Step 2: clinical examination and biological sample/analysis

    A clinical examination is performed by a study physician for children hospitalised with coma, and by a study nurse for UM. In the coma group, a fundoscopic assessment is performed (Eyepax 1.0 Dioptrix) and pictures are captured and downloaded on an online database. The clinical data entry is performed on an online case report form.

    In order to allocate children to their respective groups, biological analyses according to severe malaria are needed. For coma’s inclusion: thick and thin blood smear analysis, complete blood count (CBC) (Sysmex KX-21N, Sysmex XT-1800i and ABS Micro ES 60), biochemistry analysis (Na+, K+, Cl-, Ca++, HCO3 -, albumin, urea, creatinine, glucose, lactate) with Piccolo Sysmex and ALAT plus bilirubin (Biolabo Kenza Max biochemistry and Mindray BS-200) are performed on site. Blood culture, Gram staining and bacterial culture for CSF are realised in a university hospital reference laboratory. Biomérieux Biofire FilmArray Meningitis/Encephalitis Panel multiplex PCR (looking for E. coli, H. influenzae, L. monocytogenes, N. meningitidis, S. agalactiae, S. pneumoniae, cytomegalovirus, enterovirus, Epstein-Barr virus, herpes simplex virus (HSV) 1, HSV2, human herpesvirus 6, paraechovirus, varicella zona virus and Cryptococcus neoformans and C. gattii) will be further performed in France. The required following samples are needed: one Etylenediaminetetraacetic Acid (EDTA) tube (2 mL) for CBC and malaria diagnostic, one heparin tube (2 mL) for biochemistry analysis, one cerebrospinal sample (1 mL), one blood sample for blood culture (5 mL) for routine analyses, two additional EDTA tubes (6 mL) and 50 mL of urine for research analyses.

    For UM inclusions: severe malaria was ruled out according to results from blood cell count (Sysmex XS500i), biochemistry analysis (bilirubin, glucose, creatinine) on Selectra pro automate (Elitech group) and thick and thin blood smear. The following samples are needed: one EDTA tube (2 mL), one heparin tube (2 mL) and one fluorinated tube (2 mL) for routine analyses, two additional EDTA tubes (6 mL) and 50 mL of urine for research analyses.

    Step 3: research analyses

    A part of research analyses is realised in CERPAGE laboratory. Blood, 1 to 1.5 mL, is cultured in supplemented Roswell Park Memorial Institute 1640 medium with Albumax (Gibco) for less than 48 hours until parasites reach the mature stage (from young trophozoite to schizont), then purified using magnetic-activated cell sorting (MACS; Milteny Biotec, Bergisch Gladbach, Germany) for binding and endothelial cell activation assay. The resulting mature stage are stored at −80°C for further mass spectrometry protein analysis. Whole blood samples of 200 µL are conserved at −20°C for DNA analysis, 200 µL are transferred in TRIzol reagent (Life technologies, France) and stored at −80°C for further RNA extraction39 and 200 µL in liquid nitrogen for parasite cryoconservation. Plasma samples are conserved at −20°C and −80°C respectively for immune response analysis and dosage of biomarkers. Peripheral blood mononuclear cells (PBMC) are separated from red blood cells by Ficoll density gradient and stored in liquid nitrogen. Finally, urines are stored at −80°C for further analysis. See table 3 for detailed research planning.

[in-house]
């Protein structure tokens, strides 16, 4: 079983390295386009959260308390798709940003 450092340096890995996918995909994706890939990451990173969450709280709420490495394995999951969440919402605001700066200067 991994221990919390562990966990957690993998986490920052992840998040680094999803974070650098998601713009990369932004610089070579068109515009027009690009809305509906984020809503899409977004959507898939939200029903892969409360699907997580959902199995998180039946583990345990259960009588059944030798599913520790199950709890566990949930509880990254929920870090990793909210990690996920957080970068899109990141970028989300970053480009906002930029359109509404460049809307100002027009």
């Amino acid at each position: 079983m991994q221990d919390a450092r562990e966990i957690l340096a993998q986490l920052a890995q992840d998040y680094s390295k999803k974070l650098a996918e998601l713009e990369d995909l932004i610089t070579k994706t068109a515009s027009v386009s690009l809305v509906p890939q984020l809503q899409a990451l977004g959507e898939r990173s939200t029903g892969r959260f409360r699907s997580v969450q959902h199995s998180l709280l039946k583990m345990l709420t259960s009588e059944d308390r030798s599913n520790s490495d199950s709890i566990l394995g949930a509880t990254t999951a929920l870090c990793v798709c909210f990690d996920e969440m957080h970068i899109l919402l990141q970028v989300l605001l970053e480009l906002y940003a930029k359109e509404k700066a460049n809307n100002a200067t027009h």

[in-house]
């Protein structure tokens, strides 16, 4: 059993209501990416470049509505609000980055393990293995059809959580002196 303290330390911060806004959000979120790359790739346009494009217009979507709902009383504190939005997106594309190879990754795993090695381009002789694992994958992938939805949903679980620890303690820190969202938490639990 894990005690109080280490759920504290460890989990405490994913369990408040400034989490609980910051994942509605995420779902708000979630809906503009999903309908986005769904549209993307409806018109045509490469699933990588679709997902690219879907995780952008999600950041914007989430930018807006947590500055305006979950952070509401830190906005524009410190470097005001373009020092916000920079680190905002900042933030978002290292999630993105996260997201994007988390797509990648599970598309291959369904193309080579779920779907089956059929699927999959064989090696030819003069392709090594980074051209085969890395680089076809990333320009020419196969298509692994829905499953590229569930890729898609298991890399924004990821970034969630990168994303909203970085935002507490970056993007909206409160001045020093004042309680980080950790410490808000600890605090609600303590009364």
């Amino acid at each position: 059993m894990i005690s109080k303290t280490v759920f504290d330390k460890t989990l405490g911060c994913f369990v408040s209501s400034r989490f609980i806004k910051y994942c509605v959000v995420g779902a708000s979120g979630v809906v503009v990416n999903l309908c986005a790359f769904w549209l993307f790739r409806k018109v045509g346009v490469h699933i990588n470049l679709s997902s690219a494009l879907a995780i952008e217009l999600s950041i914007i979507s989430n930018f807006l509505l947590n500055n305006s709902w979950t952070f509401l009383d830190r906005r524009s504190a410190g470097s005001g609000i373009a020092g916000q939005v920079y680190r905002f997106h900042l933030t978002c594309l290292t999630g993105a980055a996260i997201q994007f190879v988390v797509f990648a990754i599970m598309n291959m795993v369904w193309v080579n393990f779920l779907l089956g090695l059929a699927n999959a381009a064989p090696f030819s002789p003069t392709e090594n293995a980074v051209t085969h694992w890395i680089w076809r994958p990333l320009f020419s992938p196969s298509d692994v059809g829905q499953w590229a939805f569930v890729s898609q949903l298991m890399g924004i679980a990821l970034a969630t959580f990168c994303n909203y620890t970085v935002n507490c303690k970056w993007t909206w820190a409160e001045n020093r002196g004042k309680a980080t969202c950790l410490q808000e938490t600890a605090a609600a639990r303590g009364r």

Table 3

    Detailed research planning  

    Parasite factors analyses will be performed in several ways. We will compare CM and UM isolates with whole genome DNA sequencing; RNA-sequencing and by quantitative MS analysis. Highly polymorphical var genes will be assembled and BLASTed against peptide hits from the MS approach. Nucleotide primers will be designed with DNA-sequencing data and used in RT-qPCR to validate the RNA-seq data. Associations between gene polymorphisms and modifications in RNA nature and quantity detected by RNA-seq will be investigated. Then, we will use recombinant protein and P. falciparum genome modification by gene disruption to study proteins’ role.

    Host factors study will be based on the analysis of PBMC, plasmas and urine samples of the three groups of children. PBMC analysis will focus on the phenotyping of monocytes to distinguish M1 and M2-like phenotypes. Flow cytometry will be used to measure expression levels of CD11b and CD16 as M1 markers, and CD163 and CD206 as M2 markers. The assessment of gene expression levels of cytokines, chemokines and their receptors by RT-qPCR will complete phenotype analysis. Plasmas and urine samples will allow to measure redox (L-arginine and biopterins), pro-/anti-inflammatory (cytokines, chemokines and lipid mediators such as eicosanoids) and pro-resolving mediators (such as prostaglandins and lipoxins) by ELISA or EIA. We will first compare data from the group of CM to the two other groups in order to identify the biological markers best related to inflammation and neurological impairment during CM. Second, we will analyse data obtained with the two coma groups at inclusion (Day 0), at Day 3 and Day 30 to understand the kinetics of immune events and its relation to death or favourable outcome. Finally, we will search for severity and death risk factors within the CM groups.

    Step 4: coma follow-up

    In children presenting with coma, both clinical data and blood samples are collected at day 3 (D3) and day 21 to 28 (D21-28) on disease outcome, and for research purpose. One EDTA tube (6 mL) and 50 mL urine will be sampled. In order to prevent losses, parents/guardians are called a few days before D21-28 to remind them of follow-up visit. No follow-up visit is scheduled for children with UM.